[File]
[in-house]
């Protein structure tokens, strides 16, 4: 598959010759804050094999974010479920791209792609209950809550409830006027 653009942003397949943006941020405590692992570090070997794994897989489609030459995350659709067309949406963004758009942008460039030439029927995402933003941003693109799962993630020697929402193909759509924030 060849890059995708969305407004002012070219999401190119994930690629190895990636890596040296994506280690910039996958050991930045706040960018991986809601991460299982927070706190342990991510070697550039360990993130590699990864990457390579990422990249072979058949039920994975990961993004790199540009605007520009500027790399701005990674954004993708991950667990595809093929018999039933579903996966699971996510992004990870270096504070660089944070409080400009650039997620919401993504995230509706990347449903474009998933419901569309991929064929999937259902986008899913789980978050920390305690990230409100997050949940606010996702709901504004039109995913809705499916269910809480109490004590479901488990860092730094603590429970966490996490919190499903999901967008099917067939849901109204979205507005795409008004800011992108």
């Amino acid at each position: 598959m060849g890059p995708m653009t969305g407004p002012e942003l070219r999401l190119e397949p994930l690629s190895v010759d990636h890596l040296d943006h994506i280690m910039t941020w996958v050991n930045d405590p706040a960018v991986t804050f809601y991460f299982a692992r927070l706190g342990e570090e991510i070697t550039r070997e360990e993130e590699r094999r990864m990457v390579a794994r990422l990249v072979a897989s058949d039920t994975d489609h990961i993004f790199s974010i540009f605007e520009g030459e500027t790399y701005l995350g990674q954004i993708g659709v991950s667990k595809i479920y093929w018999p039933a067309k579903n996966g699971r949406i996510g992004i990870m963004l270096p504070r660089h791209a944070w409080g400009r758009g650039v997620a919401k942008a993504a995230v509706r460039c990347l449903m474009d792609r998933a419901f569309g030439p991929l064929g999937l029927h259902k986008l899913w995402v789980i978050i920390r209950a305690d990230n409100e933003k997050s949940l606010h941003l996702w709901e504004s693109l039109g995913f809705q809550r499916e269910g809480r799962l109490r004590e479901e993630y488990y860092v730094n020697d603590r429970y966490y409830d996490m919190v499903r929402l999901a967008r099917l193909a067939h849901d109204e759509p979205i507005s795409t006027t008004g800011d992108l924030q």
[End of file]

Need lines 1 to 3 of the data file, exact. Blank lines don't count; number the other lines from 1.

[in-house]
């Protein structure tokens, strides 16, 4: 598959010759804050094999974010479920791209792609209950809550409830006027 653009942003397949943006941020405590692992570090070997794994897989489609030459995350659709067309949406963004758009942008460039030439029927995402933003941003693109799962993630020697929402193909759509924030 060849890059995708969305407004002012070219999401190119994930690629190895990636890596040296994506280690910039996958050991930045706040960018991986809601991460299982927070706190342990991510070697550039360990993130590699990864990457390579990422990249072979058949039920994975990961993004790199540009605007520009500027790399701005990674954004993708991950667990595809093929018999039933579903996966699971996510992004990870270096504070660089944070409080400009650039997620919401993504995230509706990347449903474009998933419901569309991929064929999937259902986008899913789980978050920390305690990230409100997050949940606010996702709901504004039109995913809705499916269910809480109490004590479901488990860092730094603590429970966490996490919190499903999901967008099917067939849901109204979205507005795409008004800011992108």
């Amino acid at each position: 598959m060849g890059p995708m653009t969305g407004p002012e942003l070219r999401l190119e397949p994930l690629s190895v010759d990636h890596l040296d943006h994506i280690m910039t941020w996958v050991n930045d405590p706040a960018v991986t804050f809601y991460f299982a692992r927070l706190g342990e570090e991510i070697t550039r070997e360990e993130e590699r094999r990864m990457v390579a794994r990422l990249v072979a897989s058949d039920t994975d489609h990961i993004f790199s974010i540009f605007e520009g030459e500027t790399y701005l995350g990674q954004i993708g659709v991950s667990k595809i479920y093929w018999p039933a067309k579903n996966g699971r949406i996510g992004i990870m963004l270096p504070r660089h791209a944070w409080g400009r758009g650039v997620a919401k942008a993504a995230v509706r460039c990347l449903m474009d792609r998933a419901f569309g030439p991929l064929g999937l029927h259902k986008l899913w995402v789980i978050i920390r209950a305690d990230n409100e933003k997050s949940l606010h941003l996702w709901e504004s693109l039109g995913f809705q809550r499916e269910g809480r799962l109490r004590e479901e993630y488990y860092v730094n020697d603590r429970y966490y409830d996490m919190v499903r929402l999901a967008r099917l193909a067939h849901d109204e759509p979205i507005s795409t006027t008004g800011d992108l924030q």